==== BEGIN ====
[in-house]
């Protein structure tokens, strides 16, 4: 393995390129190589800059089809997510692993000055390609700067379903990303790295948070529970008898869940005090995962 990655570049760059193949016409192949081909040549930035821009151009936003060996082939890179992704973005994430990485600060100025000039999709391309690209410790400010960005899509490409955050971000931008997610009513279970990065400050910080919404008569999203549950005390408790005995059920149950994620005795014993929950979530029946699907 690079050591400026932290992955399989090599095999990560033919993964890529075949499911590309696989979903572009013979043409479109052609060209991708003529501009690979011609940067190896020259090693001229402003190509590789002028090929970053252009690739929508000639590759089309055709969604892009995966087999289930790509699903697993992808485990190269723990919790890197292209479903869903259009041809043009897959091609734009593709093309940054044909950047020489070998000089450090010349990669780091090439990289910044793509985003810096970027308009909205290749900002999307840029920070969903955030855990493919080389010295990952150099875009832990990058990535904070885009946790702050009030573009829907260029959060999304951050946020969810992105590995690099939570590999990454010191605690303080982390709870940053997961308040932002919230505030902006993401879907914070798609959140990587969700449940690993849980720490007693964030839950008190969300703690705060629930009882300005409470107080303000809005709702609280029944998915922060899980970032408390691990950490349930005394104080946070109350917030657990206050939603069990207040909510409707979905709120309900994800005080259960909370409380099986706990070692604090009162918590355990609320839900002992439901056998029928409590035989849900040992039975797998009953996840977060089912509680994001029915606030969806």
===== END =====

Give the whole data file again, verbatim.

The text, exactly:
[in-house]
């Protein structure tokens, strides 16, 4: 393995390129190589800059089809997510692993000055390609700067379903990303790295948070529970008898869940005090995962 990655570049760059193949016409192949081909040549930035821009151009936003060996082939890179992704973005994430990485600060100025000039999709391309690209410790400010960005899509490409955050971000931008997610009513279970990065400050910080919404008569999203549950005390408790005995059920149950994620005795014993929950979530029946699907 690079050591400026932290992955399989090599095999990560033919993964890529075949499911590309696989979903572009013979043409479109052609060209991708003529501009690979011609940067190896020259090693001229402003190509590789002028090929970053252009690739929508000639590759089309055709969604892009995966087999289930790509699903697993992808485990190269723990919790890197292209479903869903259009041809043009897959091609734009593709093309940054044909950047020489070998000089450090010349990669780091090439990289910044793509985003810096970027308009909205290749900002999307840029920070969903955030855990493919080389010295990952150099875009832990990058990535904070885009946790702050009030573009829907260029959060999304951050946020969810992105590995690099939570590999990454010191605690303080982390709870940053997961308040932002919230505030902006993401879907914070798609959140990587969700449940690993849980720490007693964030839950008190969300703690705060629930009882300005409470107080303000809005709702609280029944998915922060899980970032408390691990950490349930005394104080946070109350917030657990206050939603069990207040909510409707979905709120309900994800005080259960909370409380099986706990070692604090009162918590355990609320839900002992439901056998029928409590035989849900040992039975797998009953996840977060089912509680994001029915606030969806």